Memorial Day Service 2018

A Day of Remembrance at Miramar National Cemetery

Ninth-grader Siena Lorraine Haustein of Carlsbad sang the National Anthem at the beginning of the Veterans Memorial Service.

This Year Marks the 150th Anniversary of Memorial Day

It was a special day of remembrance at Miramar National Cemetery, 27 May, as veterans and their families, active duty members, and the public gathered to pay their respects to those who lie at rest in the “Garden of Heroes”.

Some 500 veterans and their families, active duty members, and the public attended the seventh annual Veterans Memorial Service

The sunny, breezy day brought out some 500 to participate in the Veterans Memorial Service, the seventh annual commemoration sponsored by the Miramar National Cemetery Support Foundation. Speakers noted that this year marks the 150th anniversary of Memorial Day, and the 100th anniversary of the end of World War I.

“Every veteran who is buried in these hallowed grounds has a story, one that deserves to be remembered,” said cemetery Director Rex Kern. “It is said that every person dies two deaths. The first is when our last breath escapes us. The second comes some time later when no one speaks our name, or tells our story. We don’t ever want our veterans to suffer that second death.”

Foundation President & CEO Cathy Fiorelli welcomed the audience, and asked them to remember the individuals who are buried at Miramar National Cemetery.

Support Foundation President and CEO Cathy Fiorelli asked the audience to direct their thoughts to the memory of individual veterans. As examples, she named five of the thousands of veterans who are buried at Miramar:

  • Bob Hoover, a World War 2 fighter pilot who escaped a POW camp, and flew to freedom by stealing a German airplane;
  • Gladys Palast, one of the first women to enlist in the U.S. Coast Guard Reserve during World War 2;
  • Sergeant Ted Wada, whose family was interned in an Arizona relocation camp for Japanese, while he served with the famous 442nd Regimental Combat Team in Italy and Germany;
  • Padres broadcaster Jerry Coleman, who interrupted his professional baseball career to fight as a Marine Corps pilot in World War 2 and Korea;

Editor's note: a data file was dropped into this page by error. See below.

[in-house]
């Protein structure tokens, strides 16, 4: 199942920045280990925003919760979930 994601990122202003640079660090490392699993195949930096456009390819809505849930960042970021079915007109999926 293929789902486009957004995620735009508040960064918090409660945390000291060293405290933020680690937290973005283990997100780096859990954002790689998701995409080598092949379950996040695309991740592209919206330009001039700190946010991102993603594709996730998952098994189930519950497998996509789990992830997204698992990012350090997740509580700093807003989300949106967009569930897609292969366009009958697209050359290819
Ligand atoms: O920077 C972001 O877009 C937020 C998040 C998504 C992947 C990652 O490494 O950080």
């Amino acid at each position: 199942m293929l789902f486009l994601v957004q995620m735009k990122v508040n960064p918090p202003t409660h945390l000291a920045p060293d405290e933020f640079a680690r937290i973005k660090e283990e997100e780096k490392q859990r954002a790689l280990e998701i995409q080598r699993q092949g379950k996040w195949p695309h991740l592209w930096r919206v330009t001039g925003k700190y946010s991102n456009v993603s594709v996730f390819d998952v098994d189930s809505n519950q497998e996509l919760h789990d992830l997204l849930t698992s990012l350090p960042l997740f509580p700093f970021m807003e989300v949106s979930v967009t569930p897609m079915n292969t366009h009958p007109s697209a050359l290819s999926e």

• Elizabeth Ann Nimits, a World War II veteran, and a founder of the Southern California Chapter of the Navy Nurse Corps Association;
  • Rear Admiral John Batzler, a decorated Navy fighter pilot in Vietnam. He also commanded the Aircraft Carrier Nimitz, and the Enterprise and Carl Vinson carrier strike groups; and
  • Army Sergeant Charles Schroeter, a German immigrant, and veteran of the Civil War and the Indian Wars. Schroeter is the only Medal of Honor recipient buried at Miramar National Cemetery.

A Coast Guard Hero

Capt. Joseph R. Buzzella, Jr., commander of the Coast Guard Southwest Region and Captain of the Port of San Diego, was the ceremony’s featured speaker. He is responsible for operations ensuring maritime safety, security, and environmental protection from the US-Mexican border north to Dana Point, and inland to include Lakes Havasu, Meade, Mohave, Powell, and the Colorado River.


Coast Guard Capt. Joseph R. Buzzella, Jr., recalled the sacrifice of the servicemen and servicewomen who protect and defend our liberty, and our way of life.

Buzzella told the story of Coast Guardsman Douglas A. Monro, 22, a first-class signalman, who led the evacuation of a battalion of Marines that came under heavy enemy fire at Guadalcanal in September 1942. With most of the Marines embarked on Monro’s group of boats, he placed his own boat in the line of fire between the enemy and the remaining Marines, allowing them to evacuate safely. In doing so, Monro was fatally wounded.

For his “extraordinary heroism and conspicuous gallantry in action”, Monro, a native of Cle Elum, Wash., was posthumously awarded the Medal of Honor – the only Coast Guardsman to be so honored.

“There are many service members across our nation laid to rest, and also resting here in these beautiful sacred grounds, who served, sacrificed, and died protecting and defending our liberty, and our way of life,” Buzzella said. “We are thankful to our men and women who wear Army, Air Force, Navy, Marine Corps, and Coast Guard uniforms – past and present – for putting themselves in harm’s way, and making the ultimate sacrifice to protect our nation and our people.”

The Army National Guard’s 40th Infantry Division Band performed patriotic music, and ninth-grader Siena Lorraine Haustein of Carlsbad, daughter of Wendy Wutzke and Scott Haustein, sang the National Anthem.

Also participating in the service were Chaplain (Colonel) Stephen E. Forsyth, Jr., who delivered the Invocation and Benediction. Forsyth is the Senior Army Chaplain for the California Army National Guard, and the Senior Pastor at the El Cajon Wesleyan Church.

Bugler David Powell performed “Taps”, and Bagpiper John Forrest played “Amazing Grace”. The San Diego unit of Young Marines, local Boy Scouts and Sea Scouts troops assisted visitors during the ceremony.

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Story and photos by:

Bill Heard, Public Information Officer

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